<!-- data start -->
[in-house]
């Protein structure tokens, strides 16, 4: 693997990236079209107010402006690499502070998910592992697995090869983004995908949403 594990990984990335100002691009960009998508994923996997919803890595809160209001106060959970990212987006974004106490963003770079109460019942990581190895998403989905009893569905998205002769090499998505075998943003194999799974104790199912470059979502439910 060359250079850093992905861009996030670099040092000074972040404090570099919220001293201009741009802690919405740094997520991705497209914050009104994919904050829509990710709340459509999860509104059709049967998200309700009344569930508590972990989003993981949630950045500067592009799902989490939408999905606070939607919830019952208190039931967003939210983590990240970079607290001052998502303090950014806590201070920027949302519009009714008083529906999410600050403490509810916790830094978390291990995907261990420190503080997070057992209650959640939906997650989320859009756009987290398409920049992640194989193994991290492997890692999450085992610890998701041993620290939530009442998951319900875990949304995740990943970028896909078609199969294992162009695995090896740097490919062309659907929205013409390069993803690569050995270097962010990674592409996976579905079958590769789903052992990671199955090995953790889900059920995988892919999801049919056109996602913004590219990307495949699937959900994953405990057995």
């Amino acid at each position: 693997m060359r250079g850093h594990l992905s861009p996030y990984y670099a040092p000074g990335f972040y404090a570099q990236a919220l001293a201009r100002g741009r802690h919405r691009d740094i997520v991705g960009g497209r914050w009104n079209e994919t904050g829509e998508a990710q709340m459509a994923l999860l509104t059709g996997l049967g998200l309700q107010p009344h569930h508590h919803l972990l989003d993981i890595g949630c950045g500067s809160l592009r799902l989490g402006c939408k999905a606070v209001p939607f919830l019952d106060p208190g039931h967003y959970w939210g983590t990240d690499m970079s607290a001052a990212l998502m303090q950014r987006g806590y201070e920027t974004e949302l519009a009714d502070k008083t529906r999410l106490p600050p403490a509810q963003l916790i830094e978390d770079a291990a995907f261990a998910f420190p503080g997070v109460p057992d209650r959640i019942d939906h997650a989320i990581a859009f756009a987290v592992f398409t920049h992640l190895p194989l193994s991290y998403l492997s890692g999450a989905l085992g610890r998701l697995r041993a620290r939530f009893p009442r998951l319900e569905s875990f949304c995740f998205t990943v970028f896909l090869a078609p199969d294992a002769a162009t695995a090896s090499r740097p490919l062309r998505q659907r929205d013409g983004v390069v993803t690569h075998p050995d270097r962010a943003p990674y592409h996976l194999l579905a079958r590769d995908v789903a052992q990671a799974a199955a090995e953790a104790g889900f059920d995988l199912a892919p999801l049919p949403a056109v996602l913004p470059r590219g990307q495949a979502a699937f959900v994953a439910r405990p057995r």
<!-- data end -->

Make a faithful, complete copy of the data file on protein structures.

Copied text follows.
[in-house]
């Protein structure tokens, strides 16, 4: 693997990236079209107010402006690499502070998910592992697995090869983004995908949403 594990990984990335100002691009960009998508994923996997919803890595809160209001106060959970990212987006974004106490963003770079109460019942990581190895998403989905009893569905998205002769090499998505075998943003194999799974104790199912470059979502439910 060359250079850093992905861009996030670099040092000074972040404090570099919220001293201009741009802690919405740094997520991705497209914050009104994919904050829509990710709340459509999860509104059709049967998200309700009344569930508590972990989003993981949630950045500067592009799902989490939408999905606070939607919830019952208190039931967003939210983590990240970079607290001052998502303090950014806590201070920027949302519009009714008083529906999410600050403490509810916790830094978390291990995907261990420190503080997070057992209650959640939906997650989320859009756009987290398409920049992640194989193994991290492997890692999450085992610890998701041993620290939530009442998951319900875990949304995740990943970028896909078609199969294992162009695995090896740097490919062309659907929205013409390069993803690569050995270097962010990674592409996976579905079958590769789903052992990671199955090995953790889900059920995988892919999801049919056109996602913004590219990307495949699937959900994953405990057995």
């Amino acid at each position: 693997m060359r250079g850093h594990l992905s861009p996030y990984y670099a040092p000074g990335f972040y404090a570099q990236a919220l001293a201009r100002g741009r802690h919405r691009d740094i997520v991705g960009g497209r914050w009104n079209e994919t904050g829509e998508a990710q709340m459509a994923l999860l509104t059709g996997l049967g998200l309700q107010p009344h569930h508590h919803l972990l989003d993981i890595g949630c950045g500067s809160l592009r799902l989490g402006c939408k999905a606070v209001p939607f919830l019952d106060p208190g039931h967003y959970w939210g983590t990240d690499m970079s607290a001052a990212l998502m303090q950014r987006g806590y201070e920027t974004e949302l519009a009714d502070k008083t529906r999410l106490p600050p403490a509810q963003l916790i830094e978390d770079a291990a995907f261990a998910f420190p503080g997070v109460p057992d209650r959640i019942d939906h997650a989320i990581a859009f756009a987290v592992f398409t920049h992640l190895p194989l193994s991290y998403l492997s890692g999450a989905l085992g610890r998701l697995r041993a620290r939530f009893p009442r998951l319900e569905s875990f949304c995740f998205t990943v970028f896909l090869a078609p199969d294992a002769a162009t695995a090896s090499r740097p490919l062309r998505q659907r929205d013409g983004v390069v993803t690569h075998p050995d270097r962010a943003p990674y592409h996976l194999l579905a079958r590769d995908v789903a052992q990671a799974a199955a090995e953790a104790g889900f059920d995988l199912a892919p999801l049919p949403a056109v996602l913004p470059r590219g990307q495949a979502a699937f959900v994953a439910r405990p057995r």